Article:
A panel study of Iowa farm financial conditions: 2000-2007
This article highlights the financial performance of a panel - or group of farm businesses over several years. The data used in our analysis are obtained from the Iowa Farm Business Association (IFBA). The IFBA is an independent farm accounting association managed and controlled by its members. The full version of this report is available from ISU Extension Publications as FM 1883.
The IFBA data consists of larger farms particularly those operating more than 500 acres. The data does not represent the entire farm population but does represent the commercial farm population in Iowa. According to the most recent census, farms larger than 180 acres - those more typified by the IFBA data – made up approximately 50 percent of all farms in Iowa and produced 83 percent of the total value of farm output.
Figure 1 presents nominal aggregate net farm income and farm program payment information for Iowa since 1980. Note that farm payments are included in farm income and consequently the figure shows how much of net farm income came from government farm payments of all types. Our focus in Figure 1 is 2000-2006, the period covered by this study. From 2000-2003 farm incomes were close to historical average levels. However during 2000 and 2001 most net farm income came directly from farm payments. Income declined slightly the next two years. The decline can be attributed in part to reduced government payments resulting from improving corn and soybean prices as well as declining pork prices. In 2004 income increased sharply and then fell over the next two years. In general, farm income at the end of the period significantly exceeded income at the beginning. Aggregate farm income improvement was driven, in part, by strong corn and soybean prices in 2004, significant farm program payments in 2000, 2001 and 2005, strong growth in corn yields and continuing profitability in livestock production. The impact of the current ethanol boom is not reflected in the aggregate income data however. The 2006 average prices received for corn and soybeans in Iowa were $2.13 and $5.55 respectively. The sharp ethanol-driven increase in prices began in October, 2006.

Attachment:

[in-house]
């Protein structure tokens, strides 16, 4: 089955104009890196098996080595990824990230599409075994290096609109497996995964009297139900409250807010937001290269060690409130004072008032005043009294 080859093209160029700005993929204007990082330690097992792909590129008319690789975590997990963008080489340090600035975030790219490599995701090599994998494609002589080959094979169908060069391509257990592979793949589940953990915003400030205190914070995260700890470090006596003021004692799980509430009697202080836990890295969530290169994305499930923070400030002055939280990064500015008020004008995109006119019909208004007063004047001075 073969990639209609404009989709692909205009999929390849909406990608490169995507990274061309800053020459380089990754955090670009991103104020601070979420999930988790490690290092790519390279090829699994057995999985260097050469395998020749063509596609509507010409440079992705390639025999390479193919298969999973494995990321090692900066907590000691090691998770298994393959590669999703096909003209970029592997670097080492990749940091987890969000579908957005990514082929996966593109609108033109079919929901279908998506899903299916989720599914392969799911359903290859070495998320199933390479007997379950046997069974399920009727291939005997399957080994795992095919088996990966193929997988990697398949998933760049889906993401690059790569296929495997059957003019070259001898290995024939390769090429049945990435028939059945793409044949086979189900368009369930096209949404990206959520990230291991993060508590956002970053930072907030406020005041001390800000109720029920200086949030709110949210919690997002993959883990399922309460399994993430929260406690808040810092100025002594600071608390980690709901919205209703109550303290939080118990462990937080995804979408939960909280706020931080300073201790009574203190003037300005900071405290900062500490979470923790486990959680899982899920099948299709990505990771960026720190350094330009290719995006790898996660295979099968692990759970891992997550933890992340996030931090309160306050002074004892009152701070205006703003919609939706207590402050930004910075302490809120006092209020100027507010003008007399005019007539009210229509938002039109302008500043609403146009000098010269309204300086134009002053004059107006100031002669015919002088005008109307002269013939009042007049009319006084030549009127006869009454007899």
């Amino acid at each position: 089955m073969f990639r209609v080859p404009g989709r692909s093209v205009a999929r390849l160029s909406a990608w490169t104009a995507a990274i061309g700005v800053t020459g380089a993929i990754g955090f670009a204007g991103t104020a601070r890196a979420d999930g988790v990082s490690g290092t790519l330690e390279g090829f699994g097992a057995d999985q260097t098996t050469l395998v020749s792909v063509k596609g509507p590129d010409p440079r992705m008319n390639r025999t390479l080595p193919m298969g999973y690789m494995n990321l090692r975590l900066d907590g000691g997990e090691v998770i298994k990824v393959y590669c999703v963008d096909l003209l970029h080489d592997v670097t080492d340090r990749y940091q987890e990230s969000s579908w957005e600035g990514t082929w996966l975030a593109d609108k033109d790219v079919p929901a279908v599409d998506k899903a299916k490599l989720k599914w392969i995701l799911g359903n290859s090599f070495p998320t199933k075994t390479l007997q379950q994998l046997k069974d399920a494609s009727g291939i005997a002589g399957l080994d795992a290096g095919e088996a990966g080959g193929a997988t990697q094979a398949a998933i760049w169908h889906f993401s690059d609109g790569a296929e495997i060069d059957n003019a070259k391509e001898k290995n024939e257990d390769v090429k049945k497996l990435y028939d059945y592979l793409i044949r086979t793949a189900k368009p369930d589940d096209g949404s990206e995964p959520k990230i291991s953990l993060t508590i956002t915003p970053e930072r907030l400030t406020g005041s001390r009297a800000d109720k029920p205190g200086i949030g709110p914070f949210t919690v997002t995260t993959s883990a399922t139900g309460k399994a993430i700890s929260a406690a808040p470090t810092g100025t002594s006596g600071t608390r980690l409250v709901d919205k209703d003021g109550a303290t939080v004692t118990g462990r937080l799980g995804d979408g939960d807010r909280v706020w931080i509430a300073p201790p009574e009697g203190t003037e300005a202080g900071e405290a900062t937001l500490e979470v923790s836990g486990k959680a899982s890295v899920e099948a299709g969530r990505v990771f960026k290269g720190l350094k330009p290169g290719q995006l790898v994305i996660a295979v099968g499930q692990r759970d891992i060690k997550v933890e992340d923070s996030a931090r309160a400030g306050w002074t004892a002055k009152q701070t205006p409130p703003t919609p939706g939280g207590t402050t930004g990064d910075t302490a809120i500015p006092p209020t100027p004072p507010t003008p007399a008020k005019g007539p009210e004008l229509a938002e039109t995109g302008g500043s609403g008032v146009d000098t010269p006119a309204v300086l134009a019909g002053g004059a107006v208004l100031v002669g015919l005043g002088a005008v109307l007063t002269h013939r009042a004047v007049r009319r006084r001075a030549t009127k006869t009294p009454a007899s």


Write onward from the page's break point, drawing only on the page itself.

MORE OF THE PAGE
The story that emerges from the aggregate farm income data over the past seven years is one of above average earnings, considerable income volatility and reliance on farm program payments to provide some degree of stability during low price years. Examining farm income at the state level, however, provides little insight into the income situation for individual farm families. How income is distributed among farmers or groups of farmers is important in addressing the issues stated earlier in this paper.
In the full report, we examine the financial performance of a panel of Iowa commercial farm businesses from 2000-2007. As in previous studies, we demonstrate the wide variability in financial performance across firms facing similar economic conditions.
Within the IAFBA data set, the top 20 percent have improved their financial standing significantly over the period. The lowest 20 percent have made little financial progress. Between these extremes we see farm businesses, at varying degrees, meeting outside cash obligations and strengthening their equity position.
This study provides a snapshot of Iowa commercial farmers’ financial strengths at the beginning of the ethanol-fueled price boom and a new Farm Bill. We expect, for a few years at least, that commodity prices will continue to be strong. The grain price increases may result in cutbacks in livestock profitability depending on the growth in meat demand. Ultimately strong farm profits will be bid into land, rents and other asset values, resulting in tighter more volatile margins.
If commodity prices do remain strong, one of the unresolved questions is how the farms represented by the panel will fare. Will a rising tide lift all boats or will the range in adjusted cash income become wider? The lower 20 percent group has higher debt-to-asset ratios and is more dependent upon government payments as a source of cash income. This group may be more vulnerable to changes in the cost structure of agricultural assets. And, it is unclear how the new farm bill will influence farm income and equity growth across this rather broad spectrum of farm structures. Farm size, enterprise mix, financial condition and human capital will all contribute to the ability of farmers to adapt to changing conditions. The full version of this report is available at: http://www.extension.iastate.edu/Publications/FM1883.pdf
Jolly, Robert W. and Darnell Smith. 2001. Changes in Farm Financial Performance and Structure Between 1997 and 2001: A Case Study of Iowa Commercial Farm Businesses. FM 1869, Iowa State University Extension, Ames, Iowa.
Available at: http://www.extension.iastate.edu/Publications/FM1869.pdf
Jolly, Robert W. and Darnell Smith. 2003. Doing Good – Doing Well: Public Policy and the Financial Fortunes of Commercial Farm Businesses in Iowa. Choices, 4th Quarter, pp. 5-10. Available at: http://www.choicesmagazine.org/2003-4/2003-4-02.htm
Hoppe, Robert A., Penni Korb, Erik J. O’Donoghue and David E. Banker. 2007. Structure and Finances of U.S. Farms: Family Farm Report. EIB-24. U.S. Department of Agriculture, Economic Research Service. Available at: http://www.ers.usda.gov/publications/eib24/eib24.pdf